Please, Will Somebody Re-Design These Covers?

Elizabeth Bluemle -- November 15th, 2013

There are some fabulous books we have a hard time selling because their covers are either dated or just don’t appeal to customers.

One of my favorite books as a child was a delightful novel about a shy and fearful little girl, Betsy, who has to leave her loving but extremely overprotective aunts (one of them takes ill and must recover sans child) to stay with the dreaded, unknown Putney relatives on a Vermont farm. The plain-spoken, hard-working, wholesome aunt, uncle, and fun cousins Betsy meets help her blossom into an adventurous and playful kid. Understood Betsy has the timeless charm of a slightly younger Anne of Green Gables. Kids still love this book! And we would love a cover that would help us sell it to them by the boatload.

I love this cover and wish it existed in print and in paperback.

We’ve sold 141 copies of Understood Betsy over the years – in five different editions from various publishers -and could have sold so many more if a paperback with a great cover existed. Henry Holt did a lovely hardcover version (image at left), and we sold 45 of that $18.95 edition before it went OP. Imagine how many we could have sold in paperback with that cover. One of the versions of Understood Betsy that’s been around longest is a perfectly serviceable paperback from Hardscrabble Books (cover image above right). Honestly, though, the only reason we’ve been able to sell 73 copies of this one is that we’re handselling it not to kids but to their parents, who are more willing to overlook a less-than-stellar cover. The Hardscrabble cover isn’t terrible; it’s just a little fussy. Kids don’t get a true sense of the story from that cover, and turn away from the book.

Another classic I’d love to see with new cover art is E. Nesbit’s The Enchanted Castle. This was also a childhood favorite of mine. I read it several times, continuing to relive the adventures of children who discover a tunnel in a hedge and find a mysterious castle — with a sleeping princess their own age! — on the other side. There were images that delighted (velvet-lined drawers or trays full of sparkling jewelry) and encounters that haunted wonderfully (marble statues come to life by moonlight). All in all, it was a satisfying magical romp in the vein of the Edward Eager books (Eager was inspired by Nesbit), and I would love to hand it to children.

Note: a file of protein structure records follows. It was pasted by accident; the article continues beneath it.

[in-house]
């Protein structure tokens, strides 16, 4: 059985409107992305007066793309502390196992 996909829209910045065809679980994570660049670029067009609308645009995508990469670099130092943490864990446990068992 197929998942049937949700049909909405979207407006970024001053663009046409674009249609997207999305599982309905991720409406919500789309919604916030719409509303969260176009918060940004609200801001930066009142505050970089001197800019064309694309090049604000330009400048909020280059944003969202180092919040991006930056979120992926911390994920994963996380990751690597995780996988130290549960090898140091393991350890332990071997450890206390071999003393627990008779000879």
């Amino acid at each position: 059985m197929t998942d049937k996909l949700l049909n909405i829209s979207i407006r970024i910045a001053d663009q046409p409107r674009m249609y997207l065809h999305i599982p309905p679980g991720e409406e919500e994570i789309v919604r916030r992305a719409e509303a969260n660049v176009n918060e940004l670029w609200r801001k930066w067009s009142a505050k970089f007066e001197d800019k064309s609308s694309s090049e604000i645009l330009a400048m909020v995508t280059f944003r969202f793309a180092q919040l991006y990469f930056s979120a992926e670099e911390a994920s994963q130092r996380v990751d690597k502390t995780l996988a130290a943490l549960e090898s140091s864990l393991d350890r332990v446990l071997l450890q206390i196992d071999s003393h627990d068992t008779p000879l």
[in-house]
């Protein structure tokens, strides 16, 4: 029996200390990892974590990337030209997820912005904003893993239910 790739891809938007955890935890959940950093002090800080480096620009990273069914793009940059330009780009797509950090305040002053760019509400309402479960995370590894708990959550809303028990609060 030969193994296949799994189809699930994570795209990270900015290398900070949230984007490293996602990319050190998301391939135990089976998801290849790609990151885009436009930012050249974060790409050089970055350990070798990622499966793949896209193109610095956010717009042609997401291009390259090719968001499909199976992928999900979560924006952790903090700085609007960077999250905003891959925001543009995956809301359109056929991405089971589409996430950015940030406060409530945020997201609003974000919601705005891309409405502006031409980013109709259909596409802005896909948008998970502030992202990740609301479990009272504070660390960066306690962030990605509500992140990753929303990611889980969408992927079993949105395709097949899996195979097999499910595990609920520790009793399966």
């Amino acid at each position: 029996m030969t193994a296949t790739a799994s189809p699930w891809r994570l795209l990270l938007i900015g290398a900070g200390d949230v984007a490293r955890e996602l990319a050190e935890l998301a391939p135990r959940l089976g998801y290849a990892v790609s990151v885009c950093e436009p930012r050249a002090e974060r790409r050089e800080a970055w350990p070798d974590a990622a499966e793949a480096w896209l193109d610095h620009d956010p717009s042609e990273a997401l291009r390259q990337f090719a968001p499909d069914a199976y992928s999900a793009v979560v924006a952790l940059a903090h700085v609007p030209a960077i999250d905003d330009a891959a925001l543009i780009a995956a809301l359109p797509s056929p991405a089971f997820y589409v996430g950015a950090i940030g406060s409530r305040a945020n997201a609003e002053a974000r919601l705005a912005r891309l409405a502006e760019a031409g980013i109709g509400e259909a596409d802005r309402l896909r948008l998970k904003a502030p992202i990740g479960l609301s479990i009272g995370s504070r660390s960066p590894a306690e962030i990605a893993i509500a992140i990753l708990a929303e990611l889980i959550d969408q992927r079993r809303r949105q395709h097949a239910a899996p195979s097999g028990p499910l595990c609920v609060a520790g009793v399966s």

The problem is, this is the cover I’ve had to work with since opening the bookstore in 1996:

Show me an eight-, nine-, or ten-year-old excited by remote orange castles. (Don’t hate, Puffin; you do a bang-up amazing job with so many covers! This one just isn’t my cup of tea.) I just can’t sell this cover, except to the rare grownup who comes in specifically for the story and will accept any edition available.

At the NEIBA trade show, I did see a cover from Wordsworth Classics that at least looked younger and brighter:

I do like this cover, but wish it had some people on it, or some action hinted at. Because this book is now in the public domain, there are several versions out there from various publishers, but all of the covers show only a bare castle.There’s no STORY in those covers, and most of the images don’t invite one to explore within. Where are the children? Where is the sense of adventure and fun, sparkle and twilight and moonlight spookiness? The story is so full of intriguing magical events  and items that a great cover shouldn’t be hard to design.

Those are two of my top re-design wishes. Booksellers, teachers, and librarians, what books do you love but find to be a hard “handsell” to children because of their covers?